In the Gulf South, late summer is typically the time when the wind picks up and the Gulf waters get choppy. Hurricane season comes with strong winds, heavy rain, and the danger of flooding. But flooding isn’t just a possibility in the warm summer months, and it doesn’t just happen on the coast. Plumbing fails and other kinds of problems can cause flooding, too. Because it’s always better to be prepared, here are our tips to help you answer the question, “What to do if my house floods?” before you face this situation.
Major causes of house flooding
If you live in the Gulf South or any low-lying areas in the region, you’re familiar with one of the major causes of flooding: hurricane season. Hurricanes come with damaging wind and pelting rain, but for many people on or near the coast, the biggest threat is the storm surge that causes flooding.
But weather-related flooding isn’t the only major cause of flooding. Other major causes include:
- Appliance failure: Nothing is worse than coming home from a relaxing week away to find that your hot water heater has failed and released water all over your basement
- Plumbing issues: In cold weather, pipes burst and can fill your house with water that finds its way to lower floors; likewise, outdated or damaged pipes could break any time of year
- Water main breaks: At the street level, cities with older plumbing or ground movement can experience water main breaks that can send hundreds of gallons of water into your house
While the most visible cause of flooding might be natural disasters, flooding can happen to anyone, anywhere, all across the country. In fact, flooding is more common inland than it is on the coasts—even in low-lying areas. It pays to be ready!
What to do if my house floods: Immediate steps
Even if you aren’t expecting weather-related flooding right now, it’s always good to have a plan in place in case of emergency. These are four immediate steps to take when flooding occurs.
1. Get safe!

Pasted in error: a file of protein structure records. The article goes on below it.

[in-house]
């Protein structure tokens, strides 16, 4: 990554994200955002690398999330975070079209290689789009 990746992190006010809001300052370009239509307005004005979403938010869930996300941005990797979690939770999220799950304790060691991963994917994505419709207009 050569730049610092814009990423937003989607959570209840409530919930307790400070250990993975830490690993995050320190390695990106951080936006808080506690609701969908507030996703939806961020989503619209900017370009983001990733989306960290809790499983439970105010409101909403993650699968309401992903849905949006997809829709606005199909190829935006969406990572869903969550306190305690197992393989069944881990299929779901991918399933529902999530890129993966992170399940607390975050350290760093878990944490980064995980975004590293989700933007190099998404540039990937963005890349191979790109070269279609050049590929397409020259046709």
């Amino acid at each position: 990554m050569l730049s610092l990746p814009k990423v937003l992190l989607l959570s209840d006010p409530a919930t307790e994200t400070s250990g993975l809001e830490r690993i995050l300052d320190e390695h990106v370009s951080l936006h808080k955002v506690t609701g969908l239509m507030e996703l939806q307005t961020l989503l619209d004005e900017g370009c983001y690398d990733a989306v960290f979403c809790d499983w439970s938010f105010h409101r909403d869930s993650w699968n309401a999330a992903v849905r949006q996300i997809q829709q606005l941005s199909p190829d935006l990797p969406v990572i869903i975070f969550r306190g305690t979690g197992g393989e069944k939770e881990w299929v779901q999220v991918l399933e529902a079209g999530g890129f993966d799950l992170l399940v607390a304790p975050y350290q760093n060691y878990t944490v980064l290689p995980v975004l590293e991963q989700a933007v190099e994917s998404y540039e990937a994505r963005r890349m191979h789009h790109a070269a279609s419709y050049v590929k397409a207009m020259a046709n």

The first concern is the safety of yourself and your loved ones. In Louisiana (and other low-lying areas), house flooding is a major concern, especially during hurricane season. Follow the evacuation instructions from your local government. If your house begins to flood, move to higher, drier ground. It’s good to be prepared with insurance documents and identification, so keep these things handy.
Also, remember as you leave to take caution when driving in rising water. The majority of flood-related fatalities occur in vehicles. People misjudge the depth (or speed) of the water in front of them. When you see murky water in front of you, remember: turn around, don’t drown!
2. Stop the water (if you can)
If flooding occurs due to a natural disaster, there is probably nothing to be done until the water recedes.
If water is in your home due to a break in a pipe or other mechanical failure, immediately try to find the source of the break and turn off the water to your house. This might be as simple as turning the water to that pipe off. You may need to turn the water off at the street.
3. Turn off power to the house
This one comes with a big disclaimer: if you have to step into water to turn off the power, do not attempt to do this. Water and electricity do not mix and can be deadly.
Of course, if you are anticipating a possible flood or flood damage, you can always shut off the power in advance (moving perishables to coolers or another location).